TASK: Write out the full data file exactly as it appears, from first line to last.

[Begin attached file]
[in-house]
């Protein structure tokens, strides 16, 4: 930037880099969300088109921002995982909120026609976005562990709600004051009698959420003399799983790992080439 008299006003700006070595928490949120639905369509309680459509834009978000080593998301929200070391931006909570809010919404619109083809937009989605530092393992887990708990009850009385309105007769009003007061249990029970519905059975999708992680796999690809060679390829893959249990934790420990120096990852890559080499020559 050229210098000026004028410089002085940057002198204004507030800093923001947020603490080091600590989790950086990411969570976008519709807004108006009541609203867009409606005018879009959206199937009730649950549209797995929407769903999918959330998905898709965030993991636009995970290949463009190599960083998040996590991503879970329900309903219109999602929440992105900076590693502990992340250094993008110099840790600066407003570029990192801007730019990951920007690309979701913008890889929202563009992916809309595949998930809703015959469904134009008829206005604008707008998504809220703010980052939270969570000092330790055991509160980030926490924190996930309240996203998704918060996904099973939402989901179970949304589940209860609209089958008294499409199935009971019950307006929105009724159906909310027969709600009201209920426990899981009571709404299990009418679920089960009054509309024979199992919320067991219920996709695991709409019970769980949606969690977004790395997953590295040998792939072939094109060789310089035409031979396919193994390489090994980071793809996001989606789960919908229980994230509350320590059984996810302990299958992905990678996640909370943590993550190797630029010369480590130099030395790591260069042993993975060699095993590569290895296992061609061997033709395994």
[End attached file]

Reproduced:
[in-house]
């Protein structure tokens, strides 16, 4: 930037880099969300088109921002995982909120026609976005562990709600004051009698959420003399799983790992080439 008299006003700006070595928490949120639905369509309680459509834009978000080593998301929200070391931006909570809010919404619109083809937009989605530092393992887990708990009850009385309105007769009003007061249990029970519905059975999708992680796999690809060679390829893959249990934790420990120096990852890559080499020559 050229210098000026004028410089002085940057002198204004507030800093923001947020603490080091600590989790950086990411969570976008519709807004108006009541609203867009409606005018879009959206199937009730649950549209797995929407769903999918959330998905898709965030993991636009995970290949463009190599960083998040996590991503879970329900309903219109999602929440992105900076590693502990992340250094993008110099840790600066407003570029990192801007730019990951920007690309979701913008890889929202563009992916809309595949998930809703015959469904134009008829206005604008707008998504809220703010980052939270969570000092330790055991509160980030926490924190996930309240996203998704918060996904099973939402989901179970949304589940209860609209089958008294499409199935009971019950307006929105009724159906909310027969709600009201209920426990899981009571709404299990009418679920089960009054509309024979199992919320067991219920996709695991709409019970769980949606969690977004790395997953590295040998792939072939094109060789310089035409031979396919193994390489090994980071793809996001989606789960919908229980994230509350320590059984996810302990299958992905990678996640909370943590993550190797630029010369480590130099030395790591260069042993993975060699095993590569290895296992061609061997033709395994």